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Cincinnati, Ohio - Criminal defense lawyer represented defendant with a drug-related conspiracy charge.
fore granting a compassionate-release motion, a district court must engage in a “threestep inquiry:” the court must “find” that “extraordinary and compelling reasons warrant
[a sentence] reduction,” ensure “that such a reduction is consistent with applicable policy
statements issued by the Sentencing Commission,” and “consider all relevant sentencing
factors listed in 18 U.S.C. § 3553(a).” United States v. Jones, 980 F.3d 1098, 1101 (6th Cir.
2020) (citing 18 U.S.C. § 3582(c)(1)(A)). If each of those requirements are met, the district
court “may reduce the term of imprisonment,” but need not do so. 18 U.S.C. § 3582(c)(1)(A).
Congress provided no statutory definition of “extraordinary and compelling reasons,”
instead delegating that task to the Sentencing Commission. See 28 U.S.C. § 994(t). Despite this
command, the Sentencing Commission released its only policy statement related to
compassionate-release motions in 2006, U.S.S.G. § 1B1.13, over two decades after § 3582(c)
was enacted. That statement describes four categories of extraordinary and compelling reasons.
The first three are related to an inmate’s serious medical conditions, age, and status as a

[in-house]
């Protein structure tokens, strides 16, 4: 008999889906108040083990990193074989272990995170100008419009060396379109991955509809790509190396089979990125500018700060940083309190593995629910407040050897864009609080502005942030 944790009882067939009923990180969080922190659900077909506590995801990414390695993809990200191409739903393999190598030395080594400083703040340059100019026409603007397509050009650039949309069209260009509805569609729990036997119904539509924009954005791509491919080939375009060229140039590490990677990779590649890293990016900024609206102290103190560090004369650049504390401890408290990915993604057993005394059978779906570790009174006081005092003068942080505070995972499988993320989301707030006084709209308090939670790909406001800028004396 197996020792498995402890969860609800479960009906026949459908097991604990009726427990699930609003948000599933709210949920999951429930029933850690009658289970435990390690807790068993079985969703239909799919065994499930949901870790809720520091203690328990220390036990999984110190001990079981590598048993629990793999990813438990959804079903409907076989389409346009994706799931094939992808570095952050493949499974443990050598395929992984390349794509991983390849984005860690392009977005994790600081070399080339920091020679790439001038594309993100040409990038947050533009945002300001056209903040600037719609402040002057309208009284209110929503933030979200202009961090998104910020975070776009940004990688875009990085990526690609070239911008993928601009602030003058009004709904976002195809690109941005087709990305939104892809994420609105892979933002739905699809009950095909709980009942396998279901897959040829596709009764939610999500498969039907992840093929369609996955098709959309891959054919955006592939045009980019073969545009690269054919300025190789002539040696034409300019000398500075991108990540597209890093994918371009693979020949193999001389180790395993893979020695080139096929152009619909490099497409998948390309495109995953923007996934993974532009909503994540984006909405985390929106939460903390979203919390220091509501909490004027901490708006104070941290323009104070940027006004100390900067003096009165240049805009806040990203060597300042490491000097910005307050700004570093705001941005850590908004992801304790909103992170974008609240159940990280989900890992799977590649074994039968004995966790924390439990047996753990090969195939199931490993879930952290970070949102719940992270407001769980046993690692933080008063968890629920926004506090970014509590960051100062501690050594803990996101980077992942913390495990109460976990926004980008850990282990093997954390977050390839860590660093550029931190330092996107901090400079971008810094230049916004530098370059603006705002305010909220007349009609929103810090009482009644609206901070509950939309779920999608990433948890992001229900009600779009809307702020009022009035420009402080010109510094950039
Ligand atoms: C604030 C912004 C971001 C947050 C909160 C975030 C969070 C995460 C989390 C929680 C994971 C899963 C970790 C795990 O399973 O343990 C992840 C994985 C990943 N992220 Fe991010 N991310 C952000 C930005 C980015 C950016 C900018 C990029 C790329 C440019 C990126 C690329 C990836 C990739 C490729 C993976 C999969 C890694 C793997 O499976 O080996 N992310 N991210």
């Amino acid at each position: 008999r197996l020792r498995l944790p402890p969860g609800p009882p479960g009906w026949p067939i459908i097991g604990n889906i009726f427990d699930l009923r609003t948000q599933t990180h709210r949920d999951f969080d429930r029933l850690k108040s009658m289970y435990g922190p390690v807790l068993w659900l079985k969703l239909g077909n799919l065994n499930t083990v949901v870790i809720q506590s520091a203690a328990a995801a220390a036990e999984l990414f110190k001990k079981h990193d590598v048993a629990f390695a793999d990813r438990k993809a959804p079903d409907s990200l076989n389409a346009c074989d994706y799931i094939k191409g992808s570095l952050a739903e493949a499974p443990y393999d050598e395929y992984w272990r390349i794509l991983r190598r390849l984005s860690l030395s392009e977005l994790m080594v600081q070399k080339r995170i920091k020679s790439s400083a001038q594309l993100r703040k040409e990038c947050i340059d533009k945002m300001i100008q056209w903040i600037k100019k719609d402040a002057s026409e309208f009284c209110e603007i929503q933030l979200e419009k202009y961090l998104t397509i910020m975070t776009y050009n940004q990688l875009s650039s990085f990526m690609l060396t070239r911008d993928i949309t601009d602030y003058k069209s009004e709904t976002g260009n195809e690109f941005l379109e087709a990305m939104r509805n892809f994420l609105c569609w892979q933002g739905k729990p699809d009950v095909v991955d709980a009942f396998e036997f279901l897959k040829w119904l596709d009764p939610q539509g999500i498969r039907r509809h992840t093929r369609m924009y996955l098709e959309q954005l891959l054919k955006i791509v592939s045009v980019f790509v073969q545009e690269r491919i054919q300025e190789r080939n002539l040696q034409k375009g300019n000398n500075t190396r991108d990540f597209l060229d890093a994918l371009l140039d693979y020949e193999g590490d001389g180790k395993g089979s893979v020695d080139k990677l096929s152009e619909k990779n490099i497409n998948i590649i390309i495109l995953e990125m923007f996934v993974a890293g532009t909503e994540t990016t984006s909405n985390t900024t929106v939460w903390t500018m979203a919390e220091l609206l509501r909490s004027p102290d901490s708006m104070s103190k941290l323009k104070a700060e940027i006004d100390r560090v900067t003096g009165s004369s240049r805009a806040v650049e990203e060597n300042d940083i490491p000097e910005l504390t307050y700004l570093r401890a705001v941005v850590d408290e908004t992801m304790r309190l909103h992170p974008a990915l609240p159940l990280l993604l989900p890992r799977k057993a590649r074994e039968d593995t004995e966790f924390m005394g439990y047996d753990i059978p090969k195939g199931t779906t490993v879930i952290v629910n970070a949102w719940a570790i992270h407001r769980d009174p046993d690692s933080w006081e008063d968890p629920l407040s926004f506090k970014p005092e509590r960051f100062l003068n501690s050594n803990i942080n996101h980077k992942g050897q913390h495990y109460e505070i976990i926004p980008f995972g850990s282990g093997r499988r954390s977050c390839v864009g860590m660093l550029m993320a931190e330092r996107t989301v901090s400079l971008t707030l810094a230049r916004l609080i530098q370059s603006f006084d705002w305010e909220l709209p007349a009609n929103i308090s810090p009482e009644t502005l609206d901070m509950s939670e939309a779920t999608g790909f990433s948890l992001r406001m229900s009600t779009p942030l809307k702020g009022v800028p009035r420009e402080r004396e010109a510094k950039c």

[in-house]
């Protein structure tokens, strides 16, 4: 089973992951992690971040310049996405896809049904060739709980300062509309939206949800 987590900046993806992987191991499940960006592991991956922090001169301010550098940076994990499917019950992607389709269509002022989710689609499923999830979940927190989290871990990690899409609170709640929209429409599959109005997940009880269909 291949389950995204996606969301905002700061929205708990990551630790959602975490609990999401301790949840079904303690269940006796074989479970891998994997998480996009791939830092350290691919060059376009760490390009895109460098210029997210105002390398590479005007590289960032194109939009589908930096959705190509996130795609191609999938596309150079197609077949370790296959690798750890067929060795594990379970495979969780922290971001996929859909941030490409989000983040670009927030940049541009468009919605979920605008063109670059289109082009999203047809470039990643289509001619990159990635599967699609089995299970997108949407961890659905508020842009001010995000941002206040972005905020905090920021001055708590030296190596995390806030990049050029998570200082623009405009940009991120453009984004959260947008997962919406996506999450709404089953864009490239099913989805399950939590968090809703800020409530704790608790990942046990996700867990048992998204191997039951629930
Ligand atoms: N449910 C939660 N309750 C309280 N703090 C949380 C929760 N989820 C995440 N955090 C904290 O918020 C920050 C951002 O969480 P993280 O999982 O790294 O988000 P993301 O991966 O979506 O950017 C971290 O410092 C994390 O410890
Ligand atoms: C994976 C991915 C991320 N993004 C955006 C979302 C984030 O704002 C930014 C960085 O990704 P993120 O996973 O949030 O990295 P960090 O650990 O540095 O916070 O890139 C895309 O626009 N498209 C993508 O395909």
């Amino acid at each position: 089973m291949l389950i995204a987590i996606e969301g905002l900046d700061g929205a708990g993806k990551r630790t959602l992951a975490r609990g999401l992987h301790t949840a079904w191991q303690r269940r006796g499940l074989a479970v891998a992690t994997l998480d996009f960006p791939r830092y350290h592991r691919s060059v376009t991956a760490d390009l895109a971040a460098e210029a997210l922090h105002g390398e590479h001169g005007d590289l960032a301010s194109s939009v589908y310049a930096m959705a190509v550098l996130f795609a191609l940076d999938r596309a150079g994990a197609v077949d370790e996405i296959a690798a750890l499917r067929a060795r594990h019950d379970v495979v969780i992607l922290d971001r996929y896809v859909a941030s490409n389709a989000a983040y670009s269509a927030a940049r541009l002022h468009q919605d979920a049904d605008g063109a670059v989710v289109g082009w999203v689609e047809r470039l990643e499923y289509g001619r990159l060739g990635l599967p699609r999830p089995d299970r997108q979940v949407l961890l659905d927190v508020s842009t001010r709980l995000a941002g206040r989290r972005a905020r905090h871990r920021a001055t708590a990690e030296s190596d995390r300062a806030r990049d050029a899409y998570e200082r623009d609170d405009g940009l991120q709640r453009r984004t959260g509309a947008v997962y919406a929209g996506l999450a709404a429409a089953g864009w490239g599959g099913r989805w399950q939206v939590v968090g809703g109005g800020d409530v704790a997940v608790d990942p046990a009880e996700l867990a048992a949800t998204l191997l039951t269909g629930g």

caregiver. U.S.S.G. § 1B1.13, cmt. n.1(A)–(C). Finally, the last category is a catch-all provision
No. 20-3654 United States v. Elias Page 3
titled “Other Reasons,” which reads: “As determined by the Director of the Bureau of Prisons,
there exists in the defendant’s case an extraordinary and compelling reason other than, or in
combination with, the reasons described in subdivisions (A) through (C).” Id. § 1B1.13, cmt.
Historically, only the Bureau of Prisons (“BOP”) could bring compassionate-release
motions. See Jones, 980 F.3d at 1100. And the BOP rarely exercised this power. “A 2013
report from the Office of the Inspector General revealed that, on average, only 24 incarcerated
people per year were released on BOP motion.” United States v. Brooker, 976 F.3d 228, 231
(2d Cir. 2020). Not only that, the program was plagued by mismanagement, as the BOP’s
“implementation of the program . . . [was] inconsistent and result[ed] in ad hoc decision
making,” and the BOP “ha[d] no timeliness standards for reviewing . . . requests.” Id. at 231–32
(alterations in original) (quotation omitted).
Recognizing this problem, Congress sought to expand compassionate release through the